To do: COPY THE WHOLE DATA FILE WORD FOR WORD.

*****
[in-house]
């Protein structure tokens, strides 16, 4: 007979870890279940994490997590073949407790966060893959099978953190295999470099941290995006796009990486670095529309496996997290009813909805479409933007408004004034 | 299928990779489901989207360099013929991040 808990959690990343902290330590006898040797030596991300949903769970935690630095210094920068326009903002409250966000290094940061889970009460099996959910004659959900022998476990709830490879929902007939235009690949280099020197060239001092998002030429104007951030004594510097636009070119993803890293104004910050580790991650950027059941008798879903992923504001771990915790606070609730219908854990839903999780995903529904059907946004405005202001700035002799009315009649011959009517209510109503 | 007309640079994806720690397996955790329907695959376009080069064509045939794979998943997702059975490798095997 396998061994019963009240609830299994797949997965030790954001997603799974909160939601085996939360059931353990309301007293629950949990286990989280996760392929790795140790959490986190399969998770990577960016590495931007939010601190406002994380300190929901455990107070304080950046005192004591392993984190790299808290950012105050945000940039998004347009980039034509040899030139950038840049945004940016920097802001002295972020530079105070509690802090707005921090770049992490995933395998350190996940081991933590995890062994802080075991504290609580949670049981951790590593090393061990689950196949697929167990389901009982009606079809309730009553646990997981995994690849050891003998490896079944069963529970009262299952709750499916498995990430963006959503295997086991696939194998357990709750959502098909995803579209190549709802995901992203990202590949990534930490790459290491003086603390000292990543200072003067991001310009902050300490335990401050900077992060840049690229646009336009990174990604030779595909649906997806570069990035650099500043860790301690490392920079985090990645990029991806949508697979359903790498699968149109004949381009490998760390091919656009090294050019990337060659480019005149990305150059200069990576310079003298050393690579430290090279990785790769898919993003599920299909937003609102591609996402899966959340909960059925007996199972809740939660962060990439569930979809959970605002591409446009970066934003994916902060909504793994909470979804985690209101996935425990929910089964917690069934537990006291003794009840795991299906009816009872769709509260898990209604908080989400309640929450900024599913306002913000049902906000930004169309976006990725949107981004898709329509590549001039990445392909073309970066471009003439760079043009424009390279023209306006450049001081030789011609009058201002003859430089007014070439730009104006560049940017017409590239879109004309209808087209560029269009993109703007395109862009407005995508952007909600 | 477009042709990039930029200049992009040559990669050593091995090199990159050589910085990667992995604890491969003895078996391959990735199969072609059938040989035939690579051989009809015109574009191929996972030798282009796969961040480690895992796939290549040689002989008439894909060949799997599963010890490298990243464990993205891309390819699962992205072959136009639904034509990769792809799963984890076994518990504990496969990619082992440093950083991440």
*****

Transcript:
[in-house]
């Protein structure tokens, strides 16, 4: 007979870890279940994490997590073949407790966060893959099978953190295999470099941290995006796009990486670095529309496996997290009813909805479409933007408004004034 | 299928990779489901989207360099013929991040 808990959690990343902290330590006898040797030596991300949903769970935690630095210094920068326009903002409250966000290094940061889970009460099996959910004659959900022998476990709830490879929902007939235009690949280099020197060239001092998002030429104007951030004594510097636009070119993803890293104004910050580790991650950027059941008798879903992923504001771990915790606070609730219908854990839903999780995903529904059907946004405005202001700035002799009315009649011959009517209510109503 | 007309640079994806720690397996955790329907695959376009080069064509045939794979998943997702059975490798095997 396998061994019963009240609830299994797949997965030790954001997603799974909160939601085996939360059931353990309301007293629950949990286990989280996760392929790795140790959490986190399969998770990577960016590495931007939010601190406002994380300190929901455990107070304080950046005192004591392993984190790299808290950012105050945000940039998004347009980039034509040899030139950038840049945004940016920097802001002295972020530079105070509690802090707005921090770049992490995933395998350190996940081991933590995890062994802080075991504290609580949670049981951790590593090393061990689950196949697929167990389901009982009606079809309730009553646990997981995994690849050891003998490896079944069963529970009262299952709750499916498995990430963006959503295997086991696939194998357990709750959502098909995803579209190549709802995901992203990202590949990534930490790459290491003086603390000292990543200072003067991001310009902050300490335990401050900077992060840049690229646009336009990174990604030779595909649906997806570069990035650099500043860790301690490392920079985090990645990029991806949508697979359903790498699968149109004949381009490998760390091919656009090294050019990337060659480019005149990305150059200069990576310079003298050393690579430290090279990785790769898919993003599920299909937003609102591609996402899966959340909960059925007996199972809740939660962060990439569930979809959970605002591409446009970066934003994916902060909504793994909470979804985690209101996935425990929910089964917690069934537990006291003794009840795991299906009816009872769709509260898990209604908080989400309640929450900024599913306002913000049902906000930004169309976006990725949107981004898709329509590549001039990445392909073309970066471009003439760079043009424009390279023209306006450049001081030789011609009058201002003859430089007014070439730009104006560049940017017409590239879109004309209808087209560029269009993109703007395109862009407005995508952007909600 | 477009042709990039930029200049992009040559990669050593091995090199990159050589910085990667992995604890491969003895078996391959990735199969072609059938040989035939690579051989009809015109574009191929996972030798282009796969961040480690895992796939290549040689002989008439894909060949799997599963010890490298990243464990993205891309390819699962992205072959136009639904034509990769792809799963984890076994518990504990496969990619082992440093950083991440």